Lab Talk

The Diminishing Value of the Scientific Journal Article

The sheer volume of scientific articles makes validation and discovery of results near impossible.  The solution may lie in doing away with the journal article format altogether.

The scientific journal has its origins in 1665 with the publications of the Philosophical Transactions of the Royal Society  in English and the Journal des Savants in French.  These were journals of scientific observation meant to capture the emerging ideas of the natural and physical world.  In the 1600s a handful of journals sufficed to communicate much of the emerging scientific thinking.  As scientific endeavor expanded in the 1800s more journals came into existence.  Many have come and gone but among the oldest, other than Phil Trans, which is the original scientific journal, are Nature which was founded in 1869 and Science which was founded in 1880.

The growing volume of literature

As scientific enterprise has grown so too has the number of journals and journal articles. Today we are faced with the enormous challenge of the sheer volume of the scientific literature.  Human neuroscience, for instance, is a relatively new field that did not exist at the time Nature and Science established their journals.  As a field largely ignored by these journals it has given rise to a new set of journals more specialized in this area.  Today, even though human neuroscience is a relatively young field compared to the molecular and cellular studies favored by the ‘old’ journals, there are already over 500,000 published papers and the numbers just grow faster each year.  As I wrote over a year ago, it is no longer humanly possible to ‘keep up’ with the literature.  Even if you were to read a paper or two a day (which would be a lot if you were also to do your own work) this would amount to less than 0.1% of the total literature and about 1.5% of the literature published that year (based on 2017 human neuroscience numbers).  This has implications of many kinds.

Compromised judgement and peer review

First, all these papers have to be reviewed by someone, and since no one knows the whole literature, it is impossible to truly judge a study in the context of the literature. Who can really know for sure which results are new and which are not? No one.  More significantly though, since the task of peer review is already so time consuming given the volume of papers, who has the time to get into the methods and data in detail?  The volume of papers and the voluntary nature of the peer review process is one reason the the peer review system does not bother with things like looking at the actual data or code – not even in journals like Nature and Science considered the top of the journal heap. This, even though everyone knows that the devil is often in the details – things like the quality of data and the parameter choices in algorithms.  Indeed, in this mechanism of publishing, papers with made up data and buggy code, but with well written logically constructed stories can do better, and are even unwittingly preferred to the often messy and less easily interpreted results of biology. This is bad for science.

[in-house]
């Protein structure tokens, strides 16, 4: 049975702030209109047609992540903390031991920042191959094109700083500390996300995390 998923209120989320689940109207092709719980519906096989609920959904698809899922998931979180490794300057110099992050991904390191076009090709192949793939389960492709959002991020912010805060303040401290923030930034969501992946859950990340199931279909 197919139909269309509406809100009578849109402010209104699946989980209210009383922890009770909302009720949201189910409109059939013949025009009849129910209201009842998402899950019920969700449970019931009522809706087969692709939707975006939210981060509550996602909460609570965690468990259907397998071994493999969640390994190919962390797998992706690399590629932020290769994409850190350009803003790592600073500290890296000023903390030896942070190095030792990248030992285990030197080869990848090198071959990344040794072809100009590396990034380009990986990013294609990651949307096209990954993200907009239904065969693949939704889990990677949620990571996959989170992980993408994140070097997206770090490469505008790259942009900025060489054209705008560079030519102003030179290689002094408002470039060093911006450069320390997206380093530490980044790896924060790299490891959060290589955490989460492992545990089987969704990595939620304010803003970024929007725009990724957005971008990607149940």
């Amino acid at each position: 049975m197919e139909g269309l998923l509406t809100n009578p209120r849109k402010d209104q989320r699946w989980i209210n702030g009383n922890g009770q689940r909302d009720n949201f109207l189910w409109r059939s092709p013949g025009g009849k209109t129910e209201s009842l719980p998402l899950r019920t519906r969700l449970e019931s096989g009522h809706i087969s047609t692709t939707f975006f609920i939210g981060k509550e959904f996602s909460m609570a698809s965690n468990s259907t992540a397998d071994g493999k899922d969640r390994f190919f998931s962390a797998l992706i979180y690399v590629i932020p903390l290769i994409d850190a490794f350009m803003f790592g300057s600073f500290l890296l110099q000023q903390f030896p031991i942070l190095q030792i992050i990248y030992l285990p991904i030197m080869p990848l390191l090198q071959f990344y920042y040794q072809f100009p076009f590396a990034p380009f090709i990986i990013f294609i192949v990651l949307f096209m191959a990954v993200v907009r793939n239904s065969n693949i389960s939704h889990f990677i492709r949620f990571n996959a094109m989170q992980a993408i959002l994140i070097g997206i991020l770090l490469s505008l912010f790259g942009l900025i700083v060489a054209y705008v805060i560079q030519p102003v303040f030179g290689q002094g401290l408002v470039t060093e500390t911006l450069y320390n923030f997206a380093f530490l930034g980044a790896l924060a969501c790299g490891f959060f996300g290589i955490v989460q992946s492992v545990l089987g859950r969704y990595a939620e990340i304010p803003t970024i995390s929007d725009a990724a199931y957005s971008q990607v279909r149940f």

The challenge of finding specific results

Second, there is the problem of discovery of results.  Finding journal articles has become easier today with online key word searches relative to past methods of rummaging through library catalogs and searching dusty stacks of journals in library basements.  However, it is still not good enough and is tremendously compromised by the structure of journal articles.  A journal article must have a particular length and ‘good’ articles tell a story.  Often this will mean that an article does not just contain one result but many results. Furthermore, a collection of results must be woven into a linear story even though it may have many directions.  Nonetheless authors have to choose only one main point to communicate in the title, and provide key words relevant to this main point.  Figure 6, panel C which may not speak to the main point, but contain something exceptionally important in another context, will never be found in any search and most likely submerge into oblivion.